High branches (or, “a way up”) – Once you’re on the tree, you need somewhere to go and in a tree somewhere is almost always up. Sometimes the way up isn’t clear and requires some trial and error. Sometimes you can see it but the branches might be higher than you’d like or farther apart or more spindly than you’d prefer. Often, it takes some courage to keep going, but a good climbing tree gives you a chance to be brave.
Somewhere to sit (or “a place to rest”) – Climbing is hard work. You need a comfortable crook to settle in and rest to take stock of how far you’ve come, to survey the ground beneath your feet and the branches left to climb. You need to be able to dream, read, pray.
A view (or “perspective”) – Whether it’s from your resting spot or a perch high atop the canopy, a climbing tree should provide you with something wonderful to see. It might be a vista full of more trees to climb – mountains or rivers or playscapes yet to be enjoyed. It might be a new view of the people you love or the places you have been, now seen from above with a little more distance and (maybe) a little more grace. You might even find a canopy of leaves to observe up close: the way the veins in the leaves mirror the branches of the tree; the slight variations in color, texture, and structure of each leaf, each branch. Perhaps you’ll see a carefully constructed birds nest just above your head or an ant winding its way along the branch.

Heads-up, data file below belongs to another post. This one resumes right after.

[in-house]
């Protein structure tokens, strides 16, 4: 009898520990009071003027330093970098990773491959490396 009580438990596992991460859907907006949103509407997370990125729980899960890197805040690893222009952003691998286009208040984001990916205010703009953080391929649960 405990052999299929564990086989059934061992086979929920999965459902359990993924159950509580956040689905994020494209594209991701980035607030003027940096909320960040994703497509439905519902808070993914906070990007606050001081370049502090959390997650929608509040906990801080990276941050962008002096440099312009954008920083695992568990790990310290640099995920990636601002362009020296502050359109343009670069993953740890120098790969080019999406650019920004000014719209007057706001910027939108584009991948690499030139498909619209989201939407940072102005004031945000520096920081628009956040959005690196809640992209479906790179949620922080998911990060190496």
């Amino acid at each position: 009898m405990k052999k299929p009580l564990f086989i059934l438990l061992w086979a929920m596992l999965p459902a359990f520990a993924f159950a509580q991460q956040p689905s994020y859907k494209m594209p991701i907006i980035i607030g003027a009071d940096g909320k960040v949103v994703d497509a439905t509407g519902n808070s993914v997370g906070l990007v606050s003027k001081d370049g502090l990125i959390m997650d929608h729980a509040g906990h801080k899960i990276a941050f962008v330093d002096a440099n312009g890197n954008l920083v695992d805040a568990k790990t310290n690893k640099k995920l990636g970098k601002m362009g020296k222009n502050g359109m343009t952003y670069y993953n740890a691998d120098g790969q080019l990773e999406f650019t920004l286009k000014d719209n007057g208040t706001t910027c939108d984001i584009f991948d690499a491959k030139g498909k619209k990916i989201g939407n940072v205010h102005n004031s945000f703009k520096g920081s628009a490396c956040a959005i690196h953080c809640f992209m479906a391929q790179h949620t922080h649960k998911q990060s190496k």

A good climbing tree can teach us something about God, about ourselves, and about the world not just from the new perspective it gives, but also from the act of climbing – moving up and down, in and around God’s wondrous creation!
But if you are three, a good climbing tree is just plain fun! It helps you learn that you are strong and brave and smart. It cradles you in its branches not too far above the ground, but far enough to be exciting. It gives you lots of ways to explore your newfound independence and skill so that when you see another tree that’s just right for climbing, you’ll be ready.